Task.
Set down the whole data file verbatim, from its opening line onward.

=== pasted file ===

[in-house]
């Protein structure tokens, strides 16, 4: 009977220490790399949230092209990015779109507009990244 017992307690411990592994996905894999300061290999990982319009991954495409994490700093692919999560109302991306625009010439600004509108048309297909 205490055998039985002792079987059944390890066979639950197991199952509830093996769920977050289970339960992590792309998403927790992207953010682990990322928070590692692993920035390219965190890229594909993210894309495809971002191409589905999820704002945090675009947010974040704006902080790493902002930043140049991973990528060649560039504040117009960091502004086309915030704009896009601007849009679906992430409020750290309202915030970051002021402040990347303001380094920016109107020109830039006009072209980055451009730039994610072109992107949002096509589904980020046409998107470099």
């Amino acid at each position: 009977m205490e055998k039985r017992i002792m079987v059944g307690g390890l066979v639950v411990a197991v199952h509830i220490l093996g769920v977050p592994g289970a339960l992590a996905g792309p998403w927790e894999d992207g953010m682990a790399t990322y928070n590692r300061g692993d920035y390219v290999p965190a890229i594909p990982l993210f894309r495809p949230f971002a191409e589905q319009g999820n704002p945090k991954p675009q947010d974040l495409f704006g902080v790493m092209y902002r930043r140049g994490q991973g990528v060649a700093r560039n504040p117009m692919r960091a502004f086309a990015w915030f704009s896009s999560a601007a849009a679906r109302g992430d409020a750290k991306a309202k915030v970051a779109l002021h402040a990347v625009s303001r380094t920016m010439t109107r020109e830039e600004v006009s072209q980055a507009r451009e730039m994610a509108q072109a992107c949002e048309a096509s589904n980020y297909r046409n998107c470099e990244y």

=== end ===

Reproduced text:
[in-house]
């Protein structure tokens, strides 16, 4: 009977220490790399949230092209990015779109507009990244 017992307690411990592994996905894999300061290999990982319009991954495409994490700093692919999560109302991306625009010439600004509108048309297909 205490055998039985002792079987059944390890066979639950197991199952509830093996769920977050289970339960992590792309998403927790992207953010682990990322928070590692692993920035390219965190890229594909993210894309495809971002191409589905999820704002945090675009947010974040704006902080790493902002930043140049991973990528060649560039504040117009960091502004086309915030704009896009601007849009679906992430409020750290309202915030970051002021402040990347303001380094920016109107020109830039006009072209980055451009730039994610072109992107949002096509589904980020046409998107470099």
């Amino acid at each position: 009977m205490e055998k039985r017992i002792m079987v059944g307690g390890l066979v639950v411990a197991v199952h509830i220490l093996g769920v977050p592994g289970a339960l992590a996905g792309p998403w927790e894999d992207g953010m682990a790399t990322y928070n590692r300061g692993d920035y390219v290999p965190a890229i594909p990982l993210f894309r495809p949230f971002a191409e589905q319009g999820n704002p945090k991954p675009q947010d974040l495409f704006g902080v790493m092209y902002r930043r140049g994490q991973g990528v060649a700093r560039n504040p117009m692919r960091a502004f086309a990015w915030f704009s896009s999560a601007a849009a679906r109302g992430d409020a750290k991306a309202k915030v970051a779109l002021h402040a990347v625009s303001r380094t920016m010439t109107r020109e830039e600004v006009s072209q980055a507009r451009e730039m994610a509108q072109a992107c949002e048309a096509s589904n980020y297909r046409n998107c470099e990244y």